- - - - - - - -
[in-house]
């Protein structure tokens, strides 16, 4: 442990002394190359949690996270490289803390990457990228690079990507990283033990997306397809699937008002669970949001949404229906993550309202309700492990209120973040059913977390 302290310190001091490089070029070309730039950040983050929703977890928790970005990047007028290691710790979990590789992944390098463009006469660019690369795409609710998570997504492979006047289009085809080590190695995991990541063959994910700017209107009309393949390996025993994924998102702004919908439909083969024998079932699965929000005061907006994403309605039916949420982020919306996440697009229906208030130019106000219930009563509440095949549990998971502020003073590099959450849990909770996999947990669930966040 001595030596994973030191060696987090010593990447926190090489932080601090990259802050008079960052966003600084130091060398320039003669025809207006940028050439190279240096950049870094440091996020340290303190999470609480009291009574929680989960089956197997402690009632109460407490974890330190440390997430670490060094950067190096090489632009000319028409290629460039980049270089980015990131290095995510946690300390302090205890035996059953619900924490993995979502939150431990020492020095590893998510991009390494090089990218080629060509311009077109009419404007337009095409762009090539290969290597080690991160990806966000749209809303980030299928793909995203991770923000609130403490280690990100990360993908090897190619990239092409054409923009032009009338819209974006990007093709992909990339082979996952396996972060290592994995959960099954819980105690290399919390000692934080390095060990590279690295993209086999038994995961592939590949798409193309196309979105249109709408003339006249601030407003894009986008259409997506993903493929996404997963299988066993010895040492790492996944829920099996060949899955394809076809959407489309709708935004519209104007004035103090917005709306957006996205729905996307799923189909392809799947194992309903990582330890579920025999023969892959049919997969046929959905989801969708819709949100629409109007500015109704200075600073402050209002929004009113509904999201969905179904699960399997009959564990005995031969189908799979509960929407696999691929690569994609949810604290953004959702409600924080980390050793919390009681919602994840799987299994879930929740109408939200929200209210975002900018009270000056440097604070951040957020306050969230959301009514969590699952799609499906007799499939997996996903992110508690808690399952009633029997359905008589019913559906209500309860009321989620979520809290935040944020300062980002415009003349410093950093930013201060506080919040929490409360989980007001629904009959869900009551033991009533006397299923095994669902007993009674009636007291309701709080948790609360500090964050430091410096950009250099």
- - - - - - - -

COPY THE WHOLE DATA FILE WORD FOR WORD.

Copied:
[in-house]
């Protein structure tokens, strides 16, 4: 442990002394190359949690996270490289803390990457990228690079990507990283033990997306397809699937008002669970949001949404229906993550309202309700492990209120973040059913977390 302290310190001091490089070029070309730039950040983050929703977890928790970005990047007028290691710790979990590789992944390098463009006469660019690369795409609710998570997504492979006047289009085809080590190695995991990541063959994910700017209107009309393949390996025993994924998102702004919908439909083969024998079932699965929000005061907006994403309605039916949420982020919306996440697009229906208030130019106000219930009563509440095949549990998971502020003073590099959450849990909770996999947990669930966040 001595030596994973030191060696987090010593990447926190090489932080601090990259802050008079960052966003600084130091060398320039003669025809207006940028050439190279240096950049870094440091996020340290303190999470609480009291009574929680989960089956197997402690009632109460407490974890330190440390997430670490060094950067190096090489632009000319028409290629460039980049270089980015990131290095995510946690300390302090205890035996059953619900924490993995979502939150431990020492020095590893998510991009390494090089990218080629060509311009077109009419404007337009095409762009090539290969290597080690991160990806966000749209809303980030299928793909995203991770923000609130403490280690990100990360993908090897190619990239092409054409923009032009009338819209974006990007093709992909990339082979996952396996972060290592994995959960099954819980105690290399919390000692934080390095060990590279690295993209086999038994995961592939590949798409193309196309979105249109709408003339006249601030407003894009986008259409997506993903493929996404997963299988066993010895040492790492996944829920099996060949899955394809076809959407489309709708935004519209104007004035103090917005709306957006996205729905996307799923189909392809799947194992309903990582330890579920025999023969892959049919997969046929959905989801969708819709949100629409109007500015109704200075600073402050209002929004009113509904999201969905179904699960399997009959564990005995031969189908799979509960929407696999691929690569994609949810604290953004959702409600924080980390050793919390009681919602994840799987299994879930929740109408939200929200209210975002900018009270000056440097604070951040957020306050969230959301009514969590699952799609499906007799499939997996996903992110508690808690399952009633029997359905008589019913559906209500309860009321989620979520809290935040944020300062980002415009003349410093950093930013201060506080919040929490409360989980007001629904009959869900009551033991009533006397299923095994669902007993009674009636007291309701709080948790609360500090964050430091410096950009250099």